These characters take up a fair amount of screen time, but at best their presence does not accomplish anything for moving the story along. At worst, it is a cheap attempt at characterization with an unfortunate message, intentional or not.
Roots Search (Roots Search: Life Devourer X)
Ridley Scott’s Alien was definitely a movie that was made that one time and a lot of people really liked it.
So much so, Roots Search just wholesale steals pretty much everything in the film that was not industrially welded to the ground.
Imagine Alien. And if you have not seen it, just imagine a haunted house as a space station, because that is essentially what Alien is once the titular beast shows up. Except all the inside attractions have been taken down so everything is almost uncomfortably sterile and plain. So you still assume there is something lurking around every corner. And then there is something that does just that. With murderous intent.
Now take out the Facehugger, Chest Burster, and Xenomorph. Add in a dusty psychic humanoid alien entity who can peer into your mind to recall and hallucinate your deepest personal nightmare, trauma, or regret. Its only purpose is to exterminate life. And it can generate a flesh tentacle… beast thing, which has a core body construction of legs and appendages that is Definitely Not A Facehugger Because This Is Bigger And It Can Produce More Phallic Entities. Original Character, Do Not Steal.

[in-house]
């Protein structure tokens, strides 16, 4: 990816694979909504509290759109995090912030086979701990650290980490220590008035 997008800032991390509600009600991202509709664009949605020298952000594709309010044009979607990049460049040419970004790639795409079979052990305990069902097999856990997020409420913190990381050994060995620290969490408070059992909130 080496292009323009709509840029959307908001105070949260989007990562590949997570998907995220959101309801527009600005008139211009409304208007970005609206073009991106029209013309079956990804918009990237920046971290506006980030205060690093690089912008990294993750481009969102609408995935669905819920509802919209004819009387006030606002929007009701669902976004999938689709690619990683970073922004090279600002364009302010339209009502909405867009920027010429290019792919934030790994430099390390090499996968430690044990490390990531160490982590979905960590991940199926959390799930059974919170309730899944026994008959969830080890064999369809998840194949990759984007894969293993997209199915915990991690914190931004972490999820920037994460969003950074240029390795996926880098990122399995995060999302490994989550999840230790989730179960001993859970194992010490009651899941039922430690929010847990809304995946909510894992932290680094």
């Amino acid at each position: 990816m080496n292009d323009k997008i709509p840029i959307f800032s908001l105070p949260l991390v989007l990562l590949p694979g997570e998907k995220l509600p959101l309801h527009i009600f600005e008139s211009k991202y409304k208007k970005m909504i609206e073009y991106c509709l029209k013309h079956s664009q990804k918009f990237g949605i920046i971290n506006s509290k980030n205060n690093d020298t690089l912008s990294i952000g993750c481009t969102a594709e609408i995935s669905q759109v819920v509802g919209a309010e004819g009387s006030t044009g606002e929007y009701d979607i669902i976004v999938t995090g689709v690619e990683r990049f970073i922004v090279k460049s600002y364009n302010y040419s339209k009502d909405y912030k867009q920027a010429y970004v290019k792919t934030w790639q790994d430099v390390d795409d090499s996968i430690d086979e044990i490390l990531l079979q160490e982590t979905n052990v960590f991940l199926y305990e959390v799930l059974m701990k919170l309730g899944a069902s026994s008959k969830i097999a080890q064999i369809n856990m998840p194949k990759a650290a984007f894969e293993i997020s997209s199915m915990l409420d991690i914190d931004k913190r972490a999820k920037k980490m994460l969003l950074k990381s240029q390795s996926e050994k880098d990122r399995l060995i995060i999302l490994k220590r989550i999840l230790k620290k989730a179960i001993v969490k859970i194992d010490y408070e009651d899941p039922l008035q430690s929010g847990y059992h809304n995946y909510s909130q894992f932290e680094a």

And you know, if that was all the film was, it would probably at least be durable enough to get an average rating out of me. It was the 1980’s, and psychics were pretty much as mandatory as kneesocks and arm warmers (which Moira, the female lead, also has in spades. And we establish her character at the start by verifying, yes, she is indeed also a psychic). Doing the Alien setup with a mind warping hellspawn is not the worst idea either. I think one could even make a pretty good movie out of that even, with the proper execution. One of the only things you have left to you in space is your mind, after all.
Alien is just ever so shy of two hours long.
Roots Search starts doing its final zoom out to the credits shot once the clock hits the forty minute mark.
That should tell you pretty much everything you need to know about all that is absolutely horribly and terribly broken in this production, because it is trying to tackle three times more material than it has room for. To call characters paper thin would be generous. To call the animation bare bones is offensive to skeletal structures. It is that kind of bargain basement production when we actually drill straight through the floor into bedrock.
…It doesn’t even really have an ending.
The film just hits a point where it actually stops trying as a physical act of its own existence. It almost literally goes “OK, uh, look, I’m really *wheeze* exhausted from all this sprinting trying to cover the entirety of Alien, and *pants* this seems like a good place to *hacking cough* stop for now.” Then it is as if the animators never returned.
I have rooted and I have searched for genuinely complementary things to say about Root Search. As I said, the core concept of being a psychic Alien knockoff I do not think is inherently terrible. And I think that is part of why I tried so hard.
The space station the film takes place on is shaped like a human head wearing a gas mask.
So That Is A Cool Thing.
Mothballs is a weekly write-up of already completed anime series I have either removed from my backlog or have recently revisited. A crash space for my immediate thoughts and personal processing, these are not intended as full reviews.